An 80-year-old woman has regained ownership of her Long Beach home following a civil trial where jurors found a real estate investor was guilty of elder abuse and fraud.

“It’s a big relief,” said Suzanne Yorgason after learning the home was once again hers. “I bought it in 1979 and I lived there off and on with my family and it means a lot to me.”

In addition, a jury decided that real estate investor, 70-year-old Ken Lamphear, must pay $3 million in punitive damages to Yorgason in addition to $939,669 in economic damages. Statutory penalties and a separate court ruling could further boost that penalty to upwards of $4.7 million, according to attorneys on the case.

The decision Tuesday comes after more than a yearlong legal battle where Yorgason’s attorneys argued Lamphear not only took advantage of her while she was in a vulnerable state following a stroke but that Lamphear didn’t fulfill any of the promises he made, including paying Yorgason the agreed-upon $300,000.

“He stole that house from her,” Chapman. “He didn’t pay her a dime.”

Lamphear, meanwhile, argued the lawsuit against him was simply a money grab by Yorgason and her family, that Yorgason had agreed to a deferred payment while he worked out a loan on the property, and that he kept his promise of allowing her sister to live at the home rent-free, according to court records. He also argued in court records that Yorgason was “mentally sharp” and willingly signed the grant deed.

The transaction in question happened after Yorgason suffered a stroke in December 2021, causing her to be hospitalized and eventually sent to a rehabilitation center. In January 2022, while recovering from her stroke, she received a letter in the mail alerting her of a missed mortgage payment.

According to Yorgason’s attorney, the bank told her that she had until the next month to pay $1,900 or they may have to foreclose on her home.

With little income at her disposal, and the stroke leaving her with paralysis on the left side of her body, she decided selling the place she’d called home for the last 40 years was her best option.

“At least it’d be better to get something out of the house,” Yorgason recalls telling herself.

A tenant living in her garage soon introduced her to Lamphear, a retired aerospace engineer and a real estate investor, who offered to buy the home for $300,000, which, according to Yorgason’s attorneys, is less than half of the market value.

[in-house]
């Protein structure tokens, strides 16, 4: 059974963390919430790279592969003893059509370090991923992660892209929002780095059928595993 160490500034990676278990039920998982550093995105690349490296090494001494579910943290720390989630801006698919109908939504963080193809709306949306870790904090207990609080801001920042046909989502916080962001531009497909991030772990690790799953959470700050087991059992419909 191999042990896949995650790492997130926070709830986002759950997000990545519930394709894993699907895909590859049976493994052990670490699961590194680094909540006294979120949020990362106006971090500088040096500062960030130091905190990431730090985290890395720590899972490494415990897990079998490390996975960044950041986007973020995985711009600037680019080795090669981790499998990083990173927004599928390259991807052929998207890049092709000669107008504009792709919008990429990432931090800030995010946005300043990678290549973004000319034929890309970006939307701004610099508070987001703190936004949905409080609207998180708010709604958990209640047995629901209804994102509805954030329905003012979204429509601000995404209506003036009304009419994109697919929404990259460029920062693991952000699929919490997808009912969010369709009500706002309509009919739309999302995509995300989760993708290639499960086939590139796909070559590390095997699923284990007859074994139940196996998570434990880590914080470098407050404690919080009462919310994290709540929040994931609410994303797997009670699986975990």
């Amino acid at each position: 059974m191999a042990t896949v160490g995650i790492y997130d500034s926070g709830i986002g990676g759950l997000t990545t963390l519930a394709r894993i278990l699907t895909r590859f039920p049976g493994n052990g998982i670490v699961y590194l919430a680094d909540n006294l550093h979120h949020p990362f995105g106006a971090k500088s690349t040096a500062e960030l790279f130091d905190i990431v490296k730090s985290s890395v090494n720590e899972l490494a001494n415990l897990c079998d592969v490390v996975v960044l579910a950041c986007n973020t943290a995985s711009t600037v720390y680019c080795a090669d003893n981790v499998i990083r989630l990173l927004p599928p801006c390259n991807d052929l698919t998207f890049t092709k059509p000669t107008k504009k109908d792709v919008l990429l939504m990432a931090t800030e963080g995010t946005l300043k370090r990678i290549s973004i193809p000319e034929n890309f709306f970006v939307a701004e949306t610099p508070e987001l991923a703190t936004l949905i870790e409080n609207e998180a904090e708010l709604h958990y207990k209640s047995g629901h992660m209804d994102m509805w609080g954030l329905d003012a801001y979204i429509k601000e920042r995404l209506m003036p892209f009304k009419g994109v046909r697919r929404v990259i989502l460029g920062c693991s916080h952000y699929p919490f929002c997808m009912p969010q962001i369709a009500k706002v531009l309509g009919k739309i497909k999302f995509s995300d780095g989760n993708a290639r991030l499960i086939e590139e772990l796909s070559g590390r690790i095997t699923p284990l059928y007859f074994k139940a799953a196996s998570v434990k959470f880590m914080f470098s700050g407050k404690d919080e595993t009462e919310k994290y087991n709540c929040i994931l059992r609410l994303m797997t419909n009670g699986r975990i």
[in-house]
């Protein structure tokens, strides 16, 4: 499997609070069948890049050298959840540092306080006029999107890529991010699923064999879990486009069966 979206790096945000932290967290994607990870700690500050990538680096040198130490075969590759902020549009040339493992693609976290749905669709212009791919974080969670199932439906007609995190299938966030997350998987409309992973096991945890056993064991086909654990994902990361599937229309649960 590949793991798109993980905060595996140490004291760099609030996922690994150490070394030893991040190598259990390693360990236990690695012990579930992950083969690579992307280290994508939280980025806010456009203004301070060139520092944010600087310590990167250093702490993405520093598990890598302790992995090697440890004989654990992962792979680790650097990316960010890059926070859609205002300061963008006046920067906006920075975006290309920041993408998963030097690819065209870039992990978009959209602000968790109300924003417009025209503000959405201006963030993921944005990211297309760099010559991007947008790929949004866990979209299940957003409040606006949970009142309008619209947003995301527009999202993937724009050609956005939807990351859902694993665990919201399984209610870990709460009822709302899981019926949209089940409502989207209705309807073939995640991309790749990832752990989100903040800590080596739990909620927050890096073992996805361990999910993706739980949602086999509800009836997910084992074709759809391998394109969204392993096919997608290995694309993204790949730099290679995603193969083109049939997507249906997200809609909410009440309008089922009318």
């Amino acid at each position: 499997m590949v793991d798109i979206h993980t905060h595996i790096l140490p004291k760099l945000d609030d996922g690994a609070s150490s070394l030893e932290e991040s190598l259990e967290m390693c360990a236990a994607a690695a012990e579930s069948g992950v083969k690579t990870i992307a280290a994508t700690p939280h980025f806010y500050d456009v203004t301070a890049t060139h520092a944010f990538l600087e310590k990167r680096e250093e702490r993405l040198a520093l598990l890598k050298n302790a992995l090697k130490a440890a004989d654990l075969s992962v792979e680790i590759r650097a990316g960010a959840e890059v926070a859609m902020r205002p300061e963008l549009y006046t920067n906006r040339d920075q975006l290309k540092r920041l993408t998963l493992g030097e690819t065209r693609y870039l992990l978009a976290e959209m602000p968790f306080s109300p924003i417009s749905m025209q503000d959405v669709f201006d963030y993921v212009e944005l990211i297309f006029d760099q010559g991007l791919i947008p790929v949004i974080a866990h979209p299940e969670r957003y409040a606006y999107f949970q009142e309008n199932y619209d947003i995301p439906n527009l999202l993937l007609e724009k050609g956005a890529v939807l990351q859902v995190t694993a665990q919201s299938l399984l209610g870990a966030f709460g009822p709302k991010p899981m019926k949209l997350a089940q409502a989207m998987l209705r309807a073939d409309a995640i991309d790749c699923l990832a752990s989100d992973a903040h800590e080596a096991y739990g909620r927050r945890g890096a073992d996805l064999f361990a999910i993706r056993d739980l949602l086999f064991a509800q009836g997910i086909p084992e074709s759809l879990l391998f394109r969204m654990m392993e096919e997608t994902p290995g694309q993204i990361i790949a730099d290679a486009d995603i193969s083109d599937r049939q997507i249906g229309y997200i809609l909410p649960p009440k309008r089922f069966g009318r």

At the time, however, Yorgason, not knowing the true value of her home, and debilitated from her stroke, agreed, according to her attorneys—but only under the condition that Lamphear allow her sister to continue living there rent-free and grant her a lifetime residency, according to court records.

Lamphear agreed to those conditions and said he would send a lawyer with the proper paperwork for Yorgason to sign.

“I told him that he was an angel, and he told me that his parents taught him to help people when he could,” Yorgason said.

But the promised paperwork never arrived, Yorgason said. Instead, according to Yorgason, he visited her and duped her into signing a grant deed, transferring ownership of the home to him.

“I didn’t know what it was,” Yorgason said. “I didn’t have a phone so I couldn’t call anybody to ask what it was. I was trying to recuperate from my disease.”

Yorgason said she didn’t know what she had signed until her cousins visited her and told her it was the grant deed.

By then, Lamphear had begun making “shoddy repairs” at the home, according to Yorgason’s attorneys, and she had yet to see any money.

In July 2022, Yorgason’s family filed a lawsuit on her behalf against Lamphear, alleging elder abuse, along with other claims. In the lawsuit, the family sought for the grant deed to be revoked—giving back ownership of the home to Yorgason—in addition to monetary damages under the California Elder Abuse Statute and punitive damages.

During a civil trial last month, Long Beach Superior Court judge Mark C. Kim ruled that the signed grant deed transferring ownership to Lamphear was void and not enforceable, after finding that it did not contain all the terms of which the sale of the home was originally based on, court records show.

In addition, a jury found true allegations against Lamphear including elder financial abuse; acting either with malice, oppression, or fraud; and tricking Yorgason into an agreement during his efforts to buy the home from her, court records show.

Editor’s note: This story has been updated with the correct spelling of Suzanne Yorgason’s name and to clarify how the damages were calculated.